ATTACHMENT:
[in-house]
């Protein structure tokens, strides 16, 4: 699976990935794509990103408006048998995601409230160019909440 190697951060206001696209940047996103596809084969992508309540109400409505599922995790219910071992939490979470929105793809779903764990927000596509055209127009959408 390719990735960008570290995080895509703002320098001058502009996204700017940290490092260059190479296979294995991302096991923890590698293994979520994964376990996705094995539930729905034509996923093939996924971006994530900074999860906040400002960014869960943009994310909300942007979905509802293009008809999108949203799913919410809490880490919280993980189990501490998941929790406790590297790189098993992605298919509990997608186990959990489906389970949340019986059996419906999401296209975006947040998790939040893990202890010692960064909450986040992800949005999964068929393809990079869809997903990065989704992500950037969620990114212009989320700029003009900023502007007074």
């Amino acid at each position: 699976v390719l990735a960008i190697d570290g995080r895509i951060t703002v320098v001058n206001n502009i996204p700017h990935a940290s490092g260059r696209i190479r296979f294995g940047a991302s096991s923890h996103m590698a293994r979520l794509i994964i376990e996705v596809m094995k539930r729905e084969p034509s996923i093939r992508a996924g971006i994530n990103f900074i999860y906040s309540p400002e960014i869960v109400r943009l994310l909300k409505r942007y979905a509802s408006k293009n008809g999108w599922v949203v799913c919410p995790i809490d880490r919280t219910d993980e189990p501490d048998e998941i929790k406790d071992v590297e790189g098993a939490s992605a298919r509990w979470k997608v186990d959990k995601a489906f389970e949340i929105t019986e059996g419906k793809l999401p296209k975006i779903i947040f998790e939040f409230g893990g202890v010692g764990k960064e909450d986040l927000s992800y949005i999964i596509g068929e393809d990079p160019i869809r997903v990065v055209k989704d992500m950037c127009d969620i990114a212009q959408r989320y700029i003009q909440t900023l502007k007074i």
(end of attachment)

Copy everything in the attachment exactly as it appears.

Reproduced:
[in-house]
């Protein structure tokens, strides 16, 4: 699976990935794509990103408006048998995601409230160019909440 190697951060206001696209940047996103596809084969992508309540109400409505599922995790219910071992939490979470929105793809779903764990927000596509055209127009959408 390719990735960008570290995080895509703002320098001058502009996204700017940290490092260059190479296979294995991302096991923890590698293994979520994964376990996705094995539930729905034509996923093939996924971006994530900074999860906040400002960014869960943009994310909300942007979905509802293009008809999108949203799913919410809490880490919280993980189990501490998941929790406790590297790189098993992605298919509990997608186990959990489906389970949340019986059996419906999401296209975006947040998790939040893990202890010692960064909450986040992800949005999964068929393809990079869809997903990065989704992500950037969620990114212009989320700029003009900023502007007074």
């Amino acid at each position: 699976v390719l990735a960008i190697d570290g995080r895509i951060t703002v320098v001058n206001n502009i996204p700017h990935a940290s490092g260059r696209i190479r296979f294995g940047a991302s096991s923890h996103m590698a293994r979520l794509i994964i376990e996705v596809m094995k539930r729905e084969p034509s996923i093939r992508a996924g971006i994530n990103f900074i999860y906040s309540p400002e960014i869960v109400r943009l994310l909300k409505r942007y979905a509802s408006k293009n008809g999108w599922v949203v799913c919410p995790i809490d880490r919280t219910d993980e189990p501490d048998e998941i929790k406790d071992v590297e790189g098993a939490s992605a298919r509990w979470k997608v186990d959990k995601a489906f389970e949340i929105t019986e059996g419906k793809l999401p296209k975006i779903i947040f998790e939040f409230g893990g202890v010692g764990k960064e909450d986040l927000s992800y949005i999964i596509g068929e393809d990079p160019i869809r997903v990065v055209k989704d992500m950037c127009d969620i990114a212009q959408r989320y700029i003009q909440t900023l502007k007074i």